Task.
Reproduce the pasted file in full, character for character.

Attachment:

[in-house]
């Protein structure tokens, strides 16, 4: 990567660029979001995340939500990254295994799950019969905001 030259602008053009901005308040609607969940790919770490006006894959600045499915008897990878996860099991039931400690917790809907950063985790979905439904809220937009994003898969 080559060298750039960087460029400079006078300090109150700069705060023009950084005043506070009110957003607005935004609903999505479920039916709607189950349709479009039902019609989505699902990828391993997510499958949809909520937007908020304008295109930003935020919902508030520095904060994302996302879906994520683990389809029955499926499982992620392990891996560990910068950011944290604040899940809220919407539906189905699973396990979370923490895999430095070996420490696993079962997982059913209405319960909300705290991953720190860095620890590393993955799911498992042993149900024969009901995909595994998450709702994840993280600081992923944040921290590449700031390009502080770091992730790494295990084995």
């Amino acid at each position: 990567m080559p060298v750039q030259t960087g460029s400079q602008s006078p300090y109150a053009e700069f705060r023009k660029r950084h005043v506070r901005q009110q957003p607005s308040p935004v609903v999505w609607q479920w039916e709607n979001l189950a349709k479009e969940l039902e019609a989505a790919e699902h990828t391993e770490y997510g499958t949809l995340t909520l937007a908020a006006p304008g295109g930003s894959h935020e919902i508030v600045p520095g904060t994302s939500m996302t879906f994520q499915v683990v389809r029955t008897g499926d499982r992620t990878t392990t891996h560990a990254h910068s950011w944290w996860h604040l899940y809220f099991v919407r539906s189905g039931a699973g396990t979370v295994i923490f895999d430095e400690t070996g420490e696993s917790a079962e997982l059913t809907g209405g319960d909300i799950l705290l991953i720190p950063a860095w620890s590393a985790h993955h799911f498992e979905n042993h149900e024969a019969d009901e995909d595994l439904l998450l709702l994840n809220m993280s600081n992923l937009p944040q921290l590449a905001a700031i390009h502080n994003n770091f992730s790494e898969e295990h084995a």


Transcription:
[in-house]
């Protein structure tokens, strides 16, 4: 990567660029979001995340939500990254295994799950019969905001 030259602008053009901005308040609607969940790919770490006006894959600045499915008897990878996860099991039931400690917790809907950063985790979905439904809220937009994003898969 080559060298750039960087460029400079006078300090109150700069705060023009950084005043506070009110957003607005935004609903999505479920039916709607189950349709479009039902019609989505699902990828391993997510499958949809909520937007908020304008295109930003935020919902508030520095904060994302996302879906994520683990389809029955499926499982992620392990891996560990910068950011944290604040899940809220919407539906189905699973396990979370923490895999430095070996420490696993079962997982059913209405319960909300705290991953720190860095620890590393993955799911498992042993149900024969009901995909595994998450709702994840993280600081992923944040921290590449700031390009502080770091992730790494295990084995």
């Amino acid at each position: 990567m080559p060298v750039q030259t960087g460029s400079q602008s006078p300090y109150a053009e700069f705060r023009k660029r950084h005043v506070r901005q009110q957003p607005s308040p935004v609903v999505w609607q479920w039916e709607n979001l189950a349709k479009e969940l039902e019609a989505a790919e699902h990828t391993e770490y997510g499958t949809l995340t909520l937007a908020a006006p304008g295109g930003s894959h935020e919902i508030v600045p520095g904060t994302s939500m996302t879906f994520q499915v683990v389809r029955t008897g499926d499982r992620t990878t392990t891996h560990a990254h910068s950011w944290w996860h604040l899940y809220f099991v919407r539906s189905g039931a699973g396990t979370v295994i923490f895999d430095e400690t070996g420490e696993s917790a079962e997982l059913t809907g209405g319960d909300i799950l705290l991953i720190p950063a860095w620890s590393a985790h993955h799911f498992e979905n042993h149900e024969a019969d009901e995909d595994l439904l998450l709702l994840n809220m993280s600081n992923l937009p944040q921290l590449a905001a700031i390009h502080n994003n770091f992730s790494e898969e295990h084995a």